WE all know that flyfishing, most of the time, is a superb method of fishing. Sometimes it can also be a superbly successful method of catching fish. But have you ever considered just how many other creatures, big and small, can be caught by the long rod and artificial fly? Enough, I can attest, that should the day ever come that all our waters are polluted, dammed, acidified, or evaporated into lifelessness, flyfishing will continue. Different, perhaps, but sporting, challenging, flyfishing.
As I begin to contemplate all the things I've caught flyfishing, I have to start with the most universal, if inanimate. I, like you, usually catch hell when I'm flyfishing. That doesn't really count. In the microbial world, I have caught pneumonia once; but again, not fairly hooked, as they say, but snagged.
In the fish kingdom, there have been some very odd catches over the years, fish that make one think. Like the catfish I caught on slow, deep nymphs in the lake on the Princeton University campus, casting idlely during a picnic. Good sized catfish. Every cast. I should mention, for sake of completeness, a healthy population in that lake of what we from Boston used to call "Charles River Whitefish". Since the advent of AIDS, the run has grown, I'm sure. Then there were the winter flounder in the salt pond in Rhode Island, so thick on the bottom you could literally sink the boat using bits of clam neck. Not the active and aggressive summer flounder; that would surprise no one who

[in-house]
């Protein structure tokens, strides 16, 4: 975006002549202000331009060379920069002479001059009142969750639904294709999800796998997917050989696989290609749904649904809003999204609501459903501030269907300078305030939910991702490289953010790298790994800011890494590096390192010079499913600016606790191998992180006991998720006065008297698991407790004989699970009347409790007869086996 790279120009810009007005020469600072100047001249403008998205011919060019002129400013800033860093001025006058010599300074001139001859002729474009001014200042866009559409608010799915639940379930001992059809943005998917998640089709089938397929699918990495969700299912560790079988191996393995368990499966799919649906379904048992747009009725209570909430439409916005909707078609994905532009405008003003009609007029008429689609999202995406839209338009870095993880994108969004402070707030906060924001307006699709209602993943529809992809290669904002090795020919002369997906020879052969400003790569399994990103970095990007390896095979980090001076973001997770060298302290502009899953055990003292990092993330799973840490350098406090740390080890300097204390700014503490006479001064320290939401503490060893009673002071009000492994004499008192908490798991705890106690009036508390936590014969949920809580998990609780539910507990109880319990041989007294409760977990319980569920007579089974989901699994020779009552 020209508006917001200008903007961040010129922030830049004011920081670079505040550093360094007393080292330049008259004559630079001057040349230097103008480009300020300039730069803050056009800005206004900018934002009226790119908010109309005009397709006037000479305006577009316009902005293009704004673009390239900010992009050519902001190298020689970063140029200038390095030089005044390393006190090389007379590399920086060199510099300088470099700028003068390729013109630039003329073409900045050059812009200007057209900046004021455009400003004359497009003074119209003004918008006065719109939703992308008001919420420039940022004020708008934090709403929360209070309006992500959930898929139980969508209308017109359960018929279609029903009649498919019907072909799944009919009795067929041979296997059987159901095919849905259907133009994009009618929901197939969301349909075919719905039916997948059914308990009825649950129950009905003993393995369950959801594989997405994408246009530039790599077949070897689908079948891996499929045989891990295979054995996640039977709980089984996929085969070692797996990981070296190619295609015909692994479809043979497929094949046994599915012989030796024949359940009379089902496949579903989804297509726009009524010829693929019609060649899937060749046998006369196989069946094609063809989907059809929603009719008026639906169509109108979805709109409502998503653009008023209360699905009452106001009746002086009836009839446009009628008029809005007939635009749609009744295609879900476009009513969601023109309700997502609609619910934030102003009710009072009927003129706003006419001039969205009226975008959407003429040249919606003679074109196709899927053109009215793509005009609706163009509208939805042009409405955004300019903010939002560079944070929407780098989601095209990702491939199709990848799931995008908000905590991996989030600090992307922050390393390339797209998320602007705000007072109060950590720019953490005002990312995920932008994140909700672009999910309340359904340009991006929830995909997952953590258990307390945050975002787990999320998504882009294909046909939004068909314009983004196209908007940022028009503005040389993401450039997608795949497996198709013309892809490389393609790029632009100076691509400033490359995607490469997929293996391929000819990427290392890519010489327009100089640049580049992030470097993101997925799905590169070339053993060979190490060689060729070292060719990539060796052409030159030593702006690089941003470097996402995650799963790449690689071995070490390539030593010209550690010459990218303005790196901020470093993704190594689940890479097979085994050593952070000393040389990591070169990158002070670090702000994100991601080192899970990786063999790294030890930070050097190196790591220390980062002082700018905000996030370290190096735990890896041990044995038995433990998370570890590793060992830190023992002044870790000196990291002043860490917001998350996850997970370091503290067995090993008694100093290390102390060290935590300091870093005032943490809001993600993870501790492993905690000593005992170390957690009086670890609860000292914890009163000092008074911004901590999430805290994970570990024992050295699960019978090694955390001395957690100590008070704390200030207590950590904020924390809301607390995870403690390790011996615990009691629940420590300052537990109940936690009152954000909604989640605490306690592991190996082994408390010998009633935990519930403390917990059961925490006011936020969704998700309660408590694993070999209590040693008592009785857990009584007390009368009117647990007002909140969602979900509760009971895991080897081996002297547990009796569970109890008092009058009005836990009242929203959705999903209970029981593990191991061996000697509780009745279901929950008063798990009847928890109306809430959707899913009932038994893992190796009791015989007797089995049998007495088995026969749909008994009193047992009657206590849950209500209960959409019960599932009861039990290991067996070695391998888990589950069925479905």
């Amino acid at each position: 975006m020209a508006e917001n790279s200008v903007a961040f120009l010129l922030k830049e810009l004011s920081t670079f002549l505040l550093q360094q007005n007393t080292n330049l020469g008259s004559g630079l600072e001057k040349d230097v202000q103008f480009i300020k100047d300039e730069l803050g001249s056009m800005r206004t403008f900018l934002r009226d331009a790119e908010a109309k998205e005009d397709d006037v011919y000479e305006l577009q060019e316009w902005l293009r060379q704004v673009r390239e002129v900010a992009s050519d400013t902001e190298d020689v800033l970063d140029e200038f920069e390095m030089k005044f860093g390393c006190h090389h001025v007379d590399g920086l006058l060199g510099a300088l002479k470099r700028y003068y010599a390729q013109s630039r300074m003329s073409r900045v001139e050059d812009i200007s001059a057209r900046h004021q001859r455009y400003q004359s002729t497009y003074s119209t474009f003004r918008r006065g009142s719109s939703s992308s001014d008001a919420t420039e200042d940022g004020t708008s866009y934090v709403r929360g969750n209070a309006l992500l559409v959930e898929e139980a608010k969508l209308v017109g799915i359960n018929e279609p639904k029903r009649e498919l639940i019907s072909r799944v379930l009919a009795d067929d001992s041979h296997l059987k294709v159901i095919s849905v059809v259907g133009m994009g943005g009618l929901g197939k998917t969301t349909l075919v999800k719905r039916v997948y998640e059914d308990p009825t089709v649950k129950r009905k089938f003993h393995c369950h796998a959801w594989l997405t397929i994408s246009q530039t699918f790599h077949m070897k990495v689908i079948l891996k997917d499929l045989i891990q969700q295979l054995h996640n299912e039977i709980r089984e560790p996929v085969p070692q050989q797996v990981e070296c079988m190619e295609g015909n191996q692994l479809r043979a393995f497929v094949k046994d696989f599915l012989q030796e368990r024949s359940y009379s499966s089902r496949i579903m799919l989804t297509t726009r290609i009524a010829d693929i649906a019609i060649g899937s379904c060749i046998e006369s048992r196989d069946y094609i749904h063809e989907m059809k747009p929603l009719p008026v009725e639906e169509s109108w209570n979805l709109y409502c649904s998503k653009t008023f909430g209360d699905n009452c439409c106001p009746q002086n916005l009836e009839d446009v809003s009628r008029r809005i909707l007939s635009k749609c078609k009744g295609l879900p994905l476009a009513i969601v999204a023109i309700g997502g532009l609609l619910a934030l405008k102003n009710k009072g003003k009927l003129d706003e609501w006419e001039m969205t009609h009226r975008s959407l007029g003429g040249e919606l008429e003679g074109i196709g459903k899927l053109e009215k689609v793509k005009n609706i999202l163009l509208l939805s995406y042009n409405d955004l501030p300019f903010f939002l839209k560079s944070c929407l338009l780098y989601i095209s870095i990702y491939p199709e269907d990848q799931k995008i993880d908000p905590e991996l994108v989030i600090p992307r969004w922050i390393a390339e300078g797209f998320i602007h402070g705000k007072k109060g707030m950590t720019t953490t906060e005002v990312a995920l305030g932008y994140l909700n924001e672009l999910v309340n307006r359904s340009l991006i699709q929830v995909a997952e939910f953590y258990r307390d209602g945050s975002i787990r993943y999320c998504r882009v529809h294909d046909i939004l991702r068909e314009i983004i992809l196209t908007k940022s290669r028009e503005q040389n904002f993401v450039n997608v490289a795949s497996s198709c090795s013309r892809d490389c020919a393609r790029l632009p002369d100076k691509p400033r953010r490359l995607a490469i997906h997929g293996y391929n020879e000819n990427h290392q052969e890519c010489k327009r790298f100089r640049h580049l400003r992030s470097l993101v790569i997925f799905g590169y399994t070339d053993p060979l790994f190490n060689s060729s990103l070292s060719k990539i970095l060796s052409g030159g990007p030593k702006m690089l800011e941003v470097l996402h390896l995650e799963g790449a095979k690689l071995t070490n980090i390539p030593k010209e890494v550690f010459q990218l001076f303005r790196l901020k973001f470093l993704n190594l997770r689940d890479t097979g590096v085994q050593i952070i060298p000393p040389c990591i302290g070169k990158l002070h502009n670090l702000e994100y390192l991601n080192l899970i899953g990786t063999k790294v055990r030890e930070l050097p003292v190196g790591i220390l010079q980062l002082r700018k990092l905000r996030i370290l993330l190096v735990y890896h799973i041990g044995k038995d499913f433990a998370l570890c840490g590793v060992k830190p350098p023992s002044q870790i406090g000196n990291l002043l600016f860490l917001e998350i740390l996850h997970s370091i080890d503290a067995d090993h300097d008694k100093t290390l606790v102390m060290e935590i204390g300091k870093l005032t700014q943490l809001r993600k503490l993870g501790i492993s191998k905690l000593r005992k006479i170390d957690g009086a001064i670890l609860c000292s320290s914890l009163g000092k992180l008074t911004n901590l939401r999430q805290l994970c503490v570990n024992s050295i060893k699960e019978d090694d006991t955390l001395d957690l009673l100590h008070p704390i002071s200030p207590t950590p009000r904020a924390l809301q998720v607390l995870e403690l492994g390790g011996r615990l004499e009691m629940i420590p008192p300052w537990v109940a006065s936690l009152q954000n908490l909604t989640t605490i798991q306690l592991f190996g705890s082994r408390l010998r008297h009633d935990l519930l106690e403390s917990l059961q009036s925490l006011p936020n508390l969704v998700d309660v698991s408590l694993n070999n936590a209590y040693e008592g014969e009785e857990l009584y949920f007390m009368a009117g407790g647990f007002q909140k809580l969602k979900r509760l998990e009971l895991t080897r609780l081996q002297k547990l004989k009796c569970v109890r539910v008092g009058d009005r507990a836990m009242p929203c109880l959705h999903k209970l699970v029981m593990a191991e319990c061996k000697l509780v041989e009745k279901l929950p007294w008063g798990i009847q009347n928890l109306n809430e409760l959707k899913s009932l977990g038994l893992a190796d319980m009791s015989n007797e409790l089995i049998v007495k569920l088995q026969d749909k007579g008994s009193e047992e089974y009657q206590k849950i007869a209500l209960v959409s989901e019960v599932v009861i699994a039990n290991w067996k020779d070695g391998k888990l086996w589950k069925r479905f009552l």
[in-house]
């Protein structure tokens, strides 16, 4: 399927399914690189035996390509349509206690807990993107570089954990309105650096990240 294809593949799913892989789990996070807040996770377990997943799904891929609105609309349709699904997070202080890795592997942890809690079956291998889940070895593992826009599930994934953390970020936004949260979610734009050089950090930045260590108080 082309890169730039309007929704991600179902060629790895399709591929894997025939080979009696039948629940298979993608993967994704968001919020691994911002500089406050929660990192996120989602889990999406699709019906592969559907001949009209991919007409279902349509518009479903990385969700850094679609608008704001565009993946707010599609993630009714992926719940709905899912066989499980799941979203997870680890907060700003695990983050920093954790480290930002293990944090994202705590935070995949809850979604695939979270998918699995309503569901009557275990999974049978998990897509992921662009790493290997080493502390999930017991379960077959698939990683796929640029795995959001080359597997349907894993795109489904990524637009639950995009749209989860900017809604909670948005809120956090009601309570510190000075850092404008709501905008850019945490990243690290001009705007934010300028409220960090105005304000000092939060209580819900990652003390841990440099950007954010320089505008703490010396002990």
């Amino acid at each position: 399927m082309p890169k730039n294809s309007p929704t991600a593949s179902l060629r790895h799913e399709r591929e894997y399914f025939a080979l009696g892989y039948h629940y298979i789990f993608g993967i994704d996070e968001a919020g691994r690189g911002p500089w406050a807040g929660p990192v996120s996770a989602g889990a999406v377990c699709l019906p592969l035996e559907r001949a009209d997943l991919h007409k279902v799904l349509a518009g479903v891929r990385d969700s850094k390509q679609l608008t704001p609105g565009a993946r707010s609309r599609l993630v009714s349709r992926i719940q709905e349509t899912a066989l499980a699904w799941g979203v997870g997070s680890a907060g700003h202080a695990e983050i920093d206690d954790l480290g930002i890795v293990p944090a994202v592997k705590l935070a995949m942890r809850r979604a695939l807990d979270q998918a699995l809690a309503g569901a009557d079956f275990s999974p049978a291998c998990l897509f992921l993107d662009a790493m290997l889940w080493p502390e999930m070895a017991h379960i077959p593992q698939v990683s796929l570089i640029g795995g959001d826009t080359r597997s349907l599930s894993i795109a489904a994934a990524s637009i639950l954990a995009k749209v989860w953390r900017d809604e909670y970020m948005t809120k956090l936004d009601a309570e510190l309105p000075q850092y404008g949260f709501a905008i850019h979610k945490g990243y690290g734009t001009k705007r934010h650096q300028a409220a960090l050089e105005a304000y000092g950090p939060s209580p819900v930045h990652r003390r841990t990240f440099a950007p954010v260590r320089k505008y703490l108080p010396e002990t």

knew THAT fish, but plate-sized winter flounder that would still follow and take a small streamer drug through the mud behind a lead core shooting head. Great eating. Not the stuff of purists, but good, fun, fishing. Flyfishing.
Tropical waters have been good for some surprising fish, certainly the most odd being the pufferfish that will occasionally take while bonefishing in Christmas Island. Have you ever played an inflating balloon? Picking the fish up to unhook it has all the challenges of handling a solid mold of Jell-O.
There have been, through the years, a respectable number of, "well I'll be damned" fish, many of them previously unknown to flyfishing science, and remaining so to this day. I'd probably be even more amazed if I knew what they were. But somehow, catching odd and unusual fish is still sort of legitimate. FlyFISHing, after all.
But how about flyCRABBING? My first experience with an Atlantic Blue crab was in mid-air as it
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